That it wasn't the game-winner was testament to Jordan's brilliance. But here's a deciding playoff game coming down to what might be a last possession and the Cavaliers get a basket on a layup. How often have you seen that? If it were the winner, would it forever have been known in Cleveland as "The Layup"?
Of course, Jordan made that game-winner. Wilkens often was ridiculed in those years for not double-teaming Jordan. One reason was the pride and stubbornness that got Wilkens out of Brooklyn in the 1950s to a life in basketball. He would and could defend anyone.
But Wilkens did call for a double-team on that possession, with Nance coming out to help. The Bulls actually almost ran out of time on the inbounds. But Brad Sellers didn't panic and had perhaps a fraction of a second before a violation. He then got the ball to Jordan, who twisted away from the double team and made the shot.
It perhaps defined Wilkens' pro coaching career: He came up with a brilliant plan or play but was beaten by a better player.
His Seattle champions were the most starless in NBA history. In fact, when they went to the Finals in 1978, it was without a player on the All-Star team that season.
After winning their title in 1979, the Sonics won a then franchise-best 56 games. But Magic Johnson (who's going into the Hall of Fame this week) by then had come along to join Abdul-Jabbar, and one couldn't go too far led by Williams, Sikma and Lonnie Shelton.
Wilkens moved on to Cleveland and twice won 57 games, playing perhaps the most artistic ball in the NBA. The Cavs played brilliant pick-and-roll before Malone and Stockton seemed to invent it, and Wilkens left after winning 54 games.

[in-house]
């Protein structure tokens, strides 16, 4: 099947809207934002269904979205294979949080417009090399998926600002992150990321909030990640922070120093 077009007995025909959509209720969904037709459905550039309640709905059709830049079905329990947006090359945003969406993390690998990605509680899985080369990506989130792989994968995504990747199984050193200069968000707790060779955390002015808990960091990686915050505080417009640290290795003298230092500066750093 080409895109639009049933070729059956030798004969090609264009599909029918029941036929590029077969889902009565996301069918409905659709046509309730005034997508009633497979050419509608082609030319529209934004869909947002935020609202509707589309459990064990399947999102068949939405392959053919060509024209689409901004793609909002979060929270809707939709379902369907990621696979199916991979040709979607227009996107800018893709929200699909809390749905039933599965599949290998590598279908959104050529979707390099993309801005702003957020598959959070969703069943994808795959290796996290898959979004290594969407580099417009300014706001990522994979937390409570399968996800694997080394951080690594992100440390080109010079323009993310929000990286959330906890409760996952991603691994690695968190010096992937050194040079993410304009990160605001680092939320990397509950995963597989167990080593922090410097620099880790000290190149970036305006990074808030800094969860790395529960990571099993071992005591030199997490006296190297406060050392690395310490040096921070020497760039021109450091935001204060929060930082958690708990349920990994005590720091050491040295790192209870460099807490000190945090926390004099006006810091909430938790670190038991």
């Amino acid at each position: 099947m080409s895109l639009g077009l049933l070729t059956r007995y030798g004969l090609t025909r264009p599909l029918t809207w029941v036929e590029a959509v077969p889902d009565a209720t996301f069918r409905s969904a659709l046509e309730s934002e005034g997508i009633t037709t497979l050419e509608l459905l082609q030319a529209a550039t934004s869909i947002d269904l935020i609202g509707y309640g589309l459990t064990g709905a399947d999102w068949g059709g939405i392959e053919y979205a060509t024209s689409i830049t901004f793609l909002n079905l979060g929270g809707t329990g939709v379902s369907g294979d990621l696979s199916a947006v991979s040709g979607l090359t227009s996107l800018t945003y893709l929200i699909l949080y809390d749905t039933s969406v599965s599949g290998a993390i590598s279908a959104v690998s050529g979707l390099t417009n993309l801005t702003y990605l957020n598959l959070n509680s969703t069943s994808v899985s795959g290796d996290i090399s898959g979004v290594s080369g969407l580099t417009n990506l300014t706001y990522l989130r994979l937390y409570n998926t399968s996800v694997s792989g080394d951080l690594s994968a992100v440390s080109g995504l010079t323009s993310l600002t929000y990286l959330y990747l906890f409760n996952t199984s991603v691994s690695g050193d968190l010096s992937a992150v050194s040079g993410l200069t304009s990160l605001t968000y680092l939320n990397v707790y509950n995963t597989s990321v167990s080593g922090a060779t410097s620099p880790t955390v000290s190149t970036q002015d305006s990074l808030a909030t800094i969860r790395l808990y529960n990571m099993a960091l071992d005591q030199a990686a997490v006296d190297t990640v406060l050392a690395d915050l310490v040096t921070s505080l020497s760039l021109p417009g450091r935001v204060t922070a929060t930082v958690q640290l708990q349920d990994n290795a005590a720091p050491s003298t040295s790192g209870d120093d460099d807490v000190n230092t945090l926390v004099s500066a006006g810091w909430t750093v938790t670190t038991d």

He went to an Atlanta team that won 43 games and traded its only star, Dominique Wilkins, midway through the season. The Hawks, nevertheless, went on to win 57 games and the division. Unfortunately, Atlanta couldn't retain Danny Manning. Over the next four seasons, with role players and such misfits as Mookie Blaylock, Steve Smith, Stacey Augmon, Ken Norman and Christian Laettner being their principal players, the Hawks averaged 49 wins per season under Wilkens. They haven't been close since.
Wilkens is a stubborn and proud man. He has always been somewhat uneasy with media, which limits his rankings in these media quickie polls. He's not particularly glib or colorful.
It's perhaps why he has always emphasized the team. Growing up in Brooklyn in the 1950s, I'd heard of Lenny Wilkens from Boys High School. Boys was in the black neighborhood and in our conference. We'd all come for their warmup show, which was the only time we'd ever seen anyone dunk a basketball. We were led by Steve Katzman and Barry Kleinman. Not to be sterotypical, but you can imagine our team wasn't dunking.
Lenny didn't dunk, either. He was barely six feet tall and 175 pounds. He didn't seem that fast, but he always got to the basket. He didn't do anything to draw attention. He just scored or got the ball to someone to score. It was the way he later coached. No frills.
Lenny also was tough, but he didn't look it -- because he was a pioneer. African-American kids weren't offered many big-time basketball scholarships in 1956, and that's one reason he ended up at Providence College. And when Wilkens took over the Sonics in 1969 as player/coach, African-Americans weren't getting coaching opportunities.
Wilkens didn't shout for attention or demand it. He earned it with results, which is the way it should be. He never had stars, but he built winners. He rarely had the ultimate success, but his teams were always well prepared, effective, competitive and committed. No one could ask more of a coach. And few could ever do it better than Lenny Wilkens.
Sam Smith, who covers the NBA for the Chicago Tribune, writes a weekly column for ESPN.com.